William Byron drives on the front stretch during Saturday’s Cup Series race at Daytona International Speedway. Byron won the regular-season finale, securing a playoff berth. Terry Renna/Associated Press

DAYTONA BEACH, Fla. — William Byron snaked his way through a smoky crash late Saturday night at Daytona International Speedway and narrowly avoided another melee a few laps later.

Those moves got him to Victory Lane for the first time in his young NASCAR Cup Series career and back into the playoffs for the second consecutive season.

They also helped knock out Hendrick Motorsports teammate Jimmie Johnson, a seven-time series champion whose final season won’t end with another title.

Winless in 120 races, Johnson made a trip to Victory Lane to congratulate Byron and the No. 24 team, the one now directed by Johnson’s former long-time crew chief, Chad Knaus.

“It’s a big win for Chad Knaus and William Byron,” Johnson said. “I really felt like we had a way to transfer, to win, or point our way in and things just got ugly. Unfortunate, but that’s plate racing.”

Byron won the race in overtime after two late cautions and locked up one of the three postseason berths available going into the finale. Matt DiBenedetto finished 12th and secured the final spot. Clint Bowyer wrapped up a berth at the end of the opening stage.

Johnson looked as if he would squeeze into the playoffs. But he got caught up in a wreck in the closing laps that started when Denny Hamlin made contact with Joey Logano. Byron squeezed between the two, took the lead and held on after a green-white-checkered finish.

“It’s been a hard couple of years in the Cup Series and trying to get my first win and trying to gel with this team,” Byron said. “These guys have done an awesome job and to be in the playoffs is amazing, man.”

About 20,000 fans tried to spread out in Daytona’s massive motorsports stadium and were treated to a frantic finish.

The race was pretty clean for most of the night, but got crazy down the stretch.

Tyler Reddick started the first big crash by trying to block Kyle Busch after getting a huge push to take the lead. Busch clipped Reddick’s bumper, sending him into the outside wall and collecting several other cars.

Busch, Erik Jones, Kurt Busch, Austin Dillon, Ryan Newman, Ricky Stenhouse Jr. and others were knocked out.

“(Reddick) just ran out of talent,” Newman said. “All it takes is one goofball to make a mistake.”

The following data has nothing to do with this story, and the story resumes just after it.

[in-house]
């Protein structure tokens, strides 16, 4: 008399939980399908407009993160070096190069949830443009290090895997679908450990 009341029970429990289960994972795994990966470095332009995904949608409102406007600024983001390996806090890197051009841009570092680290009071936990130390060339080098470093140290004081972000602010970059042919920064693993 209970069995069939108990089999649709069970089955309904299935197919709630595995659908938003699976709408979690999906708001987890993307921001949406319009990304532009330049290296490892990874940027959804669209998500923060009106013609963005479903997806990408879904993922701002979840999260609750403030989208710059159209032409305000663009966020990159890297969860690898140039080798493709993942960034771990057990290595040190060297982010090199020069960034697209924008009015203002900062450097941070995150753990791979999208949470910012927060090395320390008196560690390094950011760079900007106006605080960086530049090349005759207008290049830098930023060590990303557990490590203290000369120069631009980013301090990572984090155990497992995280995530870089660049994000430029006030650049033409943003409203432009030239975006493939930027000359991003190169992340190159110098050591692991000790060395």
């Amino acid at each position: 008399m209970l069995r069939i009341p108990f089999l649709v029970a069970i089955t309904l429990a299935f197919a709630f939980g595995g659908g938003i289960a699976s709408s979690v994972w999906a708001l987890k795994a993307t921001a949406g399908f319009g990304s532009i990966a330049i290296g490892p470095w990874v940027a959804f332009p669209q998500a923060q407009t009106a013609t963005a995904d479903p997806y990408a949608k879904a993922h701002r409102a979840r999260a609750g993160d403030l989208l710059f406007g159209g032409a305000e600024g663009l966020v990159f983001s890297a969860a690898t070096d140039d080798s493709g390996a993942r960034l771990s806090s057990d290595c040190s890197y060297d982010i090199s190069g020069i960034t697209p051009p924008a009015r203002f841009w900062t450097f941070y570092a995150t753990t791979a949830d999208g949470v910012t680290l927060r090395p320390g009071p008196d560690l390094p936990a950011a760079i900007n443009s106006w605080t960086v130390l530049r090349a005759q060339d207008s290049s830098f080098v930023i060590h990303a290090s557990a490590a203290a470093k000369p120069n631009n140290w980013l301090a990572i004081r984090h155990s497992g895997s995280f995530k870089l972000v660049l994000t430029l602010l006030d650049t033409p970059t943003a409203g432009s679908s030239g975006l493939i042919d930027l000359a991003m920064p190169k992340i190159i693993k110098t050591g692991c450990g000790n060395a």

Reddick accepted responsibility for the crash.

“If someone made that move on me, I’d be pretty mad, too,” he said.

Byron swerved his way through clouds of smoke to stay in the mix. He was even luckier after Hamlin and Logano got together.

INDYCAR: Scott Dixon and Takuma Sato repeated their 20-lap shootout from the Indianapolis 500 a week ago, with Dixon reversing the finishing order Saturday by winning at World Wide Technology Raceway outside of St. Louis.

Sato held off Dixon a week ago for his second Indy 500 victory in four years. Dixon had 20 laps to chase down Sato, but a late caution ended the race under yellow.

At Gateway, Dixon took the lead by first beating Pato O’Ward out of the pits and then cycled to the front when Sato made his stop with 25 laps remaining. Sato returned to the track in third, quickly passed O’Ward and set his sights on Dixon.

Dixon had 20 laps to navigate lapped traffic while holding off Sato.

“Sato was coming strong at the end and I didn’t realize how strong he was coming,” Dixon said. “We were kind of going into reserve mode a little to look after the engine and then he was coming fast.”

Dixon beat Sato by 0.1404 seconds for his fourth win of the season and 50th overall and praised his Chip Ganassi Racing team. The New Zealander led 111 of 200 laps at Indy but couldn’t catch Sato in the closing laps before the caution froze the field.

“Last week at Indianapolis was a bit of a bummer,” Dixon admitted.

Dixon moved within two victories of Mario Andretti on IndyCar’s victory list. Andretti is second with 52; A.J. Foyt is the leader at 67.

Dixon holds a 117-point lead in the IndyCar championship standings as he chases a fifth title.

“That was a textbook Scott Dixon race. Steady, one at a time, here, there, nothing fancy,” said winning team owner Ganassi.